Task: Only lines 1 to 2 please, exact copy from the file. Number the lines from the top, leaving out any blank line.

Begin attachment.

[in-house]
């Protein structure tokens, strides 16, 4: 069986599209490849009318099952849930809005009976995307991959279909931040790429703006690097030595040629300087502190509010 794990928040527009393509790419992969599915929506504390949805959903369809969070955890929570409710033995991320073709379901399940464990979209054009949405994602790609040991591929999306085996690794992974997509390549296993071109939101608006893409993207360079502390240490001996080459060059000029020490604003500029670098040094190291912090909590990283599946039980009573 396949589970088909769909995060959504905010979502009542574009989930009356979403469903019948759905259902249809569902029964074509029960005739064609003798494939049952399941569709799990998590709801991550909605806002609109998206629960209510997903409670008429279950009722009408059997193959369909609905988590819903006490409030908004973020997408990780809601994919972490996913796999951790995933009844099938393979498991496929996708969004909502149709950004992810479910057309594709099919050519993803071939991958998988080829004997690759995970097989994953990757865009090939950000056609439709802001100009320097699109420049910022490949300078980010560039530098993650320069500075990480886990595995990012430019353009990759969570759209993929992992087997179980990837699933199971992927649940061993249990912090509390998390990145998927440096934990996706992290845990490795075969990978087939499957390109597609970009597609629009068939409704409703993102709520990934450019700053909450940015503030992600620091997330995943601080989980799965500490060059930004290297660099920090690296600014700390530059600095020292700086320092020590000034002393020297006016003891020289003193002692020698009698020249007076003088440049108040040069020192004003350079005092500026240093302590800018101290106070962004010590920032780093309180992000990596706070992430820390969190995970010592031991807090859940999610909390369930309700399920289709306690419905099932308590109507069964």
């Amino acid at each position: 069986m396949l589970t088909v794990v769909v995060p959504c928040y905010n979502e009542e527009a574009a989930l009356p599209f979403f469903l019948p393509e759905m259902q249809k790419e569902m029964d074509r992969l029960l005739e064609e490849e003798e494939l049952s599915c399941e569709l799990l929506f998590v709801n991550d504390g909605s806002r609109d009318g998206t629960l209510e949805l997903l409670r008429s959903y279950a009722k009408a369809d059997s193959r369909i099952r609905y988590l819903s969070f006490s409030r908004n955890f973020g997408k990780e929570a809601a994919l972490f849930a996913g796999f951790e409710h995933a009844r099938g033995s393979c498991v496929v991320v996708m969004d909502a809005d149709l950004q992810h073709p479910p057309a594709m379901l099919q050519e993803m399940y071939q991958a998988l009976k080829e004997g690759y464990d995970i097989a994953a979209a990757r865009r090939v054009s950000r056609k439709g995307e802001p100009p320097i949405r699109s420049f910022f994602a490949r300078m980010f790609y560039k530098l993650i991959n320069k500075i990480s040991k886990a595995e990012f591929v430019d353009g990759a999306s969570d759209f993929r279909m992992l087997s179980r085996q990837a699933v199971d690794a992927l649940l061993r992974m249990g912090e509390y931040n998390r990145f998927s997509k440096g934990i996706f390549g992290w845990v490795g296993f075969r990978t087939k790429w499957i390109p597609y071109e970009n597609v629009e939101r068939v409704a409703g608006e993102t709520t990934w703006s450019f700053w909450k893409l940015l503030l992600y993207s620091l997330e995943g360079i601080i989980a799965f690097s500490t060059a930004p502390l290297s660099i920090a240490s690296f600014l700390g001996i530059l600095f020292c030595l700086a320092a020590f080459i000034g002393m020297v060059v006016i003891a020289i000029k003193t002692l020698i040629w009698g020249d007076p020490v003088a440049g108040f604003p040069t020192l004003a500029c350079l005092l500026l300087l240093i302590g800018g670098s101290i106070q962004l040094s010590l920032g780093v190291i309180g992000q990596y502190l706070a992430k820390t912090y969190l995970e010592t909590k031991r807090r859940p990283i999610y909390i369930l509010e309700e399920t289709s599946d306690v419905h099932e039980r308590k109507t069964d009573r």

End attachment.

[in-house]
């Protein structure tokens, strides 16, 4: 069986599209490849009318099952849930809005009976995307991959279909931040790429703006690097030595040629300087502190509010 794990928040527009393509790419992969599915929506504390949805959903369809969070955890929570409710033995991320073709379901399940464990979209054009949405994602790609040991591929999306085996690794992974997509390549296993071109939101608006893409993207360079502390240490001996080459060059000029020490604003500029670098040094190291912090909590990283599946039980009573 396949589970088909769909995060959504905010979502009542574009989930009356979403469903019948759905259902249809569902029964074509029960005739064609003798494939049952399941569709799990998590709801991550909605806002609109998206629960209510997903409670008429279950009722009408059997193959369909609905988590819903006490409030908004973020997408990780809601994919972490996913796999951790995933009844099938393979498991496929996708969004909502149709950004992810479910057309594709099919050519993803071939991958998988080829004997690759995970097989994953990757865009090939950000056609439709802001100009320097699109420049910022490949300078980010560039530098993650320069500075990480886990595995990012430019353009990759969570759209993929992992087997179980990837699933199971992927649940061993249990912090509390998390990145998927440096934990996706992290845990490795075969990978087939499957390109597609970009597609629009068939409704409703993102709520990934450019700053909450940015503030992600620091997330995943601080989980799965500490060059930004290297660099920090690296600014700390530059600095020292700086320092020590000034002393020297006016003891020289003193002692020698009698020249007076003088440049108040040069020192004003350079005092500026240093302590800018101290106070962004010590920032780093309180992000990596706070992430820390969190995970010592031991807090859940999610909390369930309700399920289709306690419905099932308590109507069964």